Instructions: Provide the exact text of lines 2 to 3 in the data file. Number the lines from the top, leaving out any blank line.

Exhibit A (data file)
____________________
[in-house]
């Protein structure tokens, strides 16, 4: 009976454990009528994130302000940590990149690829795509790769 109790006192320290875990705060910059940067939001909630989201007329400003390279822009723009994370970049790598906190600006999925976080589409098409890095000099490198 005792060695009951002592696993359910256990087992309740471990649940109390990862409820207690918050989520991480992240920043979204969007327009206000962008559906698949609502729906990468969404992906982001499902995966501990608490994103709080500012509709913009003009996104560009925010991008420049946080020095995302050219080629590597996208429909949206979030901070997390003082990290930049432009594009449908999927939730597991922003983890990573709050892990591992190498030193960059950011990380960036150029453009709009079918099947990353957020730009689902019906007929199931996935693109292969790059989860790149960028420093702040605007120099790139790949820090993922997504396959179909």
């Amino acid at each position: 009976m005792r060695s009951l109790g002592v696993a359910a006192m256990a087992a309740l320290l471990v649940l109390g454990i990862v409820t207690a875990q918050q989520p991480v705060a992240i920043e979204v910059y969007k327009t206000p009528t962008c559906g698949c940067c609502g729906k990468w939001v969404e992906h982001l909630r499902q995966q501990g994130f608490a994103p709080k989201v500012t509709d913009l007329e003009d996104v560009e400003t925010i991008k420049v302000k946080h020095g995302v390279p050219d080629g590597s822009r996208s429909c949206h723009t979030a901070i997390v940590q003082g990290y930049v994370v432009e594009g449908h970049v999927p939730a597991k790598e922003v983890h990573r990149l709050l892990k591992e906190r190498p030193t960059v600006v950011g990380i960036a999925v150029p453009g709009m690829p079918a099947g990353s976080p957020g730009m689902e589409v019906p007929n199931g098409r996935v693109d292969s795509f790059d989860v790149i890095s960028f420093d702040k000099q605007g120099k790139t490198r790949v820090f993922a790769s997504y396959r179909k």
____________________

């Protein structure tokens, strides 16, 4: 009976454990009528994130302000940590990149690829795509790769 109790006192320290875990705060910059940067939001909630989201007329400003390279822009723009994370970049790598906190600006999925976080589409098409890095000099490198 005792060695009951002592696993359910256990087992309740471990649940109390990862409820207690918050989520991480992240920043979204969007327009206000962008559906698949609502729906990468969404992906982001499902995966501990608490994103709080500012509709913009003009996104560009925010991008420049946080020095995302050219080629590597996208429909949206979030901070997390003082990290930049432009594009449908999927939730597991922003983890990573709050892990591992190498030193960059950011990380960036150029453009709009079918099947990353957020730009689902019906007929199931996935693109292969790059989860790149960028420093702040605007120099790139790949820090993922997504396959179909």
């Amino acid at each position: 009976m005792r060695s009951l109790g002592v696993a359910a006192m256990a087992a309740l320290l471990v649940l109390g454990i990862v409820t207690a875990q918050q989520p991480v705060a992240i920043e979204v910059y969007k327009t206000p009528t962008c559906g698949c940067c609502g729906k990468w939001v969404e992906h982001l909630r499902q995966q501990g994130f608490a994103p709080k989201v500012t509709d913009l007329e003009d996104v560009e400003t925010i991008k420049v302000k946080h020095g995302v390279p050219d080629g590597s822009r996208s429909c949206h723009t979030a901070i997390v940590q003082g990290y930049v994370v432009e594009g449908h970049v999927p939730a597991k790598e922003v983890h990573r990149l709050l892990k591992e906190r190498p030193t960059v600006v950011g990380i960036a999925v150029p453009g709009m690829p079918a099947g990353s976080p957020g730009m689902e589409v019906p007929n199931g098409r996935v693109d292969s795509f790059d989860v790149i890095s960028f420093d702040k000099q605007g120099k790139t490198r790949v820090f993922a790769s997504y396959r179909k």